Eat Slowly and Mindfully
Eating slowly makes you feel full and reduces the intensity of hunger pangs. When you eat quickly, or if you are distracted, it’s harder for your brain to recognize the full signals. Focus on what’s in front of you, instead of the TV or the phone. Try to experience the pleasure of the food without doing anything else while eating. When you focus on the quality of food instead of the quantity, this also helps to reduce binge eating behavior.
It might sound counter intuitive, but intense exercise actually reduces hunger and binge eating. Intense bouts of exercise like kickboxing or a spin class regulates appetite and makes you want to eat LESS later in the day. When you exercise, the hunger hormone (ghrelin) decreases, while levels of the hunger-suppressing hormone (peptide YY) spike. Vigorous exercise reduces the hunger hormone, but moderate exercise (like riding your bike to the store) does not produce the same effect.
Get Enough Sleep
People who don’t get enough sleep are hungrier than those who do get enough sleep. Lack of sleep disrupts hormone levels, meaning you can feel hungry even when your body doesn’t need food. Shortened sleep time is associated with decreases in leptin and elevations in ghrelin, which means more hunger. Sleep deprived people drag themselves through the day, skipping physical activity and making poor food choices like sweet lattes in the afternoon and other sugary pick me ups. Several studies link less than 6 hours a night with up to a 55% higher risk of obesity, so make sure you get enough shut eye when you’re trying to lose weight.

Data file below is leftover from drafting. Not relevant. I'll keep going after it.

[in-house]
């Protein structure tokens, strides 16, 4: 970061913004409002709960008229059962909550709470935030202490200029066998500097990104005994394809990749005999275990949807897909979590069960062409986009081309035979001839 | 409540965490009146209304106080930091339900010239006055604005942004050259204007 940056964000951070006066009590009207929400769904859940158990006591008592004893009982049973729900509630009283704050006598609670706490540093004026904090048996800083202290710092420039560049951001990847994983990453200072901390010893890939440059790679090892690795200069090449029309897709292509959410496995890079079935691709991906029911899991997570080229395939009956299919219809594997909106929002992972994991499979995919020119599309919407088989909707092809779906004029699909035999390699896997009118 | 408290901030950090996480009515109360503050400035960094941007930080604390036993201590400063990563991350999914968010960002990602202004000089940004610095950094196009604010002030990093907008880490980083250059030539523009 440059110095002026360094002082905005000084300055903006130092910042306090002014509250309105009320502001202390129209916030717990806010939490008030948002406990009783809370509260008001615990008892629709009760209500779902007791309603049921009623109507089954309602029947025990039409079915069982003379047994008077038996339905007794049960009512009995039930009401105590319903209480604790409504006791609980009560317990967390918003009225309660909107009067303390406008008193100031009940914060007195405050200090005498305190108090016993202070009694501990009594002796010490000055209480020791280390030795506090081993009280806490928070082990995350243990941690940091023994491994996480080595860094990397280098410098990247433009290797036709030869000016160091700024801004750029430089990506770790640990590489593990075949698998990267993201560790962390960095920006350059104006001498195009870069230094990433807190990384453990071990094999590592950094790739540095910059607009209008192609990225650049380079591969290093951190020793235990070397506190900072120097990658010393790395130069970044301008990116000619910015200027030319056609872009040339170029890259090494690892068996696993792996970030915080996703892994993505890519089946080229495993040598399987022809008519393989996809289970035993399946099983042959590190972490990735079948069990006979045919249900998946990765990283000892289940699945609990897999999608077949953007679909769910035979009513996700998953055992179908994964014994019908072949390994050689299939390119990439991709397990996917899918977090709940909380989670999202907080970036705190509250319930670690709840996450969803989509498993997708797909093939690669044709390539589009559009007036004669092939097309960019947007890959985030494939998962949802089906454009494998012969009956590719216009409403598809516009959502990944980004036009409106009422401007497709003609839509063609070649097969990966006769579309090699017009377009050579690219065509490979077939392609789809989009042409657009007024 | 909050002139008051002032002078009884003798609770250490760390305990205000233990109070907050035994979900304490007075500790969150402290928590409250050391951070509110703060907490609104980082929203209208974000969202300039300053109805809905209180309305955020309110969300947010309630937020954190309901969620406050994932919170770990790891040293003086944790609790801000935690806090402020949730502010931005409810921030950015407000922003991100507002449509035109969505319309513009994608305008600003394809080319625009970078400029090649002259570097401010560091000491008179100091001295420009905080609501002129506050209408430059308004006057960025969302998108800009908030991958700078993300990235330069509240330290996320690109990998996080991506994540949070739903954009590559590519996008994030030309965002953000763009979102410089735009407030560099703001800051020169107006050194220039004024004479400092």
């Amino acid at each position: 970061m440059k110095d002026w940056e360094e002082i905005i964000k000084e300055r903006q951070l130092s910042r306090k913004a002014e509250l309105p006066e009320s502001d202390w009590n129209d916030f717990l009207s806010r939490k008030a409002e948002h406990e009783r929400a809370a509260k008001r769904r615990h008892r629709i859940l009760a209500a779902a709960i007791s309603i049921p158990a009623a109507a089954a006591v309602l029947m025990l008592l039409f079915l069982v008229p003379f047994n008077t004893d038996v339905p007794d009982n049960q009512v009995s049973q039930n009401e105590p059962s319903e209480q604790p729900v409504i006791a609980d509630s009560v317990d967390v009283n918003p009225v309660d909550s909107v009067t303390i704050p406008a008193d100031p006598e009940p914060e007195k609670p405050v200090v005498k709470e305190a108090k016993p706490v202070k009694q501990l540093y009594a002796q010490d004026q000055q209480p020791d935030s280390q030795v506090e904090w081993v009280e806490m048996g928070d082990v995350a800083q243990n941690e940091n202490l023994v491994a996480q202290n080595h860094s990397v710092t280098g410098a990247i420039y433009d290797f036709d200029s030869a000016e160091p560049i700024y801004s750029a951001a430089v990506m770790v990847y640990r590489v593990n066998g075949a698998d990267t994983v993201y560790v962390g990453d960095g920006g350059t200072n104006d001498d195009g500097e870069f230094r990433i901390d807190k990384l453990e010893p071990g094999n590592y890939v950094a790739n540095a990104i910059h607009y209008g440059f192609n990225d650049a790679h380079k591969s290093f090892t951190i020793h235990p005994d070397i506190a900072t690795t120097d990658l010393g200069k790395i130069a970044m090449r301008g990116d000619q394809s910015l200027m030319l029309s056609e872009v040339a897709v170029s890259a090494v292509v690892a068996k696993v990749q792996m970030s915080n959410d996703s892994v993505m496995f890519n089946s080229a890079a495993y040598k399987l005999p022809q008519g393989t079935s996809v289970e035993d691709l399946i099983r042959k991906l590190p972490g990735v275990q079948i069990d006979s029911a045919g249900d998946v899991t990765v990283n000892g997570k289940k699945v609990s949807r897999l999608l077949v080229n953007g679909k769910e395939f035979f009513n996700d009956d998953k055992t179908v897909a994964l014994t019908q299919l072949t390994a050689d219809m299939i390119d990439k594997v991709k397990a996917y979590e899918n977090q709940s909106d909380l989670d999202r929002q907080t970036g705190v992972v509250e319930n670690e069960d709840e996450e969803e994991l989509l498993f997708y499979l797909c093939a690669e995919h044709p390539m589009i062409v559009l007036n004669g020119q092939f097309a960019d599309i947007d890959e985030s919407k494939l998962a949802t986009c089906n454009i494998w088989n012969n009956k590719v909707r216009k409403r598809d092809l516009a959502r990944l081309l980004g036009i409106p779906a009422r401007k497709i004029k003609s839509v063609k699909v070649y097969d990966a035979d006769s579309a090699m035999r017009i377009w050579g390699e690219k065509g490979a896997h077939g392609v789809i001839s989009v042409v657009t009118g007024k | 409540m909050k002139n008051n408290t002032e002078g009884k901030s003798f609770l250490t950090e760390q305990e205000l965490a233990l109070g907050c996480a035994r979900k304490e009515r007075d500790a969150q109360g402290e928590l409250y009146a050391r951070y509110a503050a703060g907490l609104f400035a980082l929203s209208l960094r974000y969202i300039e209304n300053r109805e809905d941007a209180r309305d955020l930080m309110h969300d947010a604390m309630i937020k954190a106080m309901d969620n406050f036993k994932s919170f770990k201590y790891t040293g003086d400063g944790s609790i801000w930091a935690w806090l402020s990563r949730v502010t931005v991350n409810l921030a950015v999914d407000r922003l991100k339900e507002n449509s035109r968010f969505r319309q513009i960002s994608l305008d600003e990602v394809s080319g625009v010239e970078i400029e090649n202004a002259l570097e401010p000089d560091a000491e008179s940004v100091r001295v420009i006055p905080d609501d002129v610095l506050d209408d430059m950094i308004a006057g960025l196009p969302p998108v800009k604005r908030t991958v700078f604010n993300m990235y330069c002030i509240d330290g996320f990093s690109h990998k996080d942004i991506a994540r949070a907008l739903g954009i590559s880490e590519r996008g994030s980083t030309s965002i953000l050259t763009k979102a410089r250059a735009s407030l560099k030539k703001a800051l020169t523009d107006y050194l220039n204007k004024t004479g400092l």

Reduce Your Stress
Stress raises the body’s cortisol levels. High cortisol increases food cravings and the urge to eat. In a recent experiment, participants ate an average of 22% more calories after a stressful test when compared to a non-stressful version of the same test. Finding ways to reduce your stress levels may not only help curb hunger, but also reduce your risk of obesity and depression.
Drink Tea and Coffee
Caffeine in a known appetite suppressant and an important part of the Military Diet. Green tea is some of the healthiest caffeine you can ingest. But interestingly, decaf coffee may produce the highest reduction in hunger without all the side effects of too much caffeine.
Chew low-calorie gum when you feel stomach hunger coming on. According to recent research conducted by the University of Rhode Island, chewing gum before and after meals helps reduce your hunger and the amount of calories you eat.
Brush your Teeth
For many people, brushing their teeth reduces hunger, but opinions vary on why it works. Some think the mint flavor of toothpaste cleanses the palate and signifies the end of a meal. Also, sodium laureth sulfate, a chemical in toothpaste, suppresses sweet taste bud receptors on your tongue, which is why some things taste so weird after brushing your teeth. Food doesn’t taste good after brushing your teeth, so that alone is enough to deter some people from snacking.
On your days off the Military Diet, you can manage hunger with a snack, but make sure you stick to snacks under 100 calories like fruits, vegetables, nuts and seeds. Eating nutrient rich foods instead of empty calories will satisfy your hunger longer. A protein snack is best!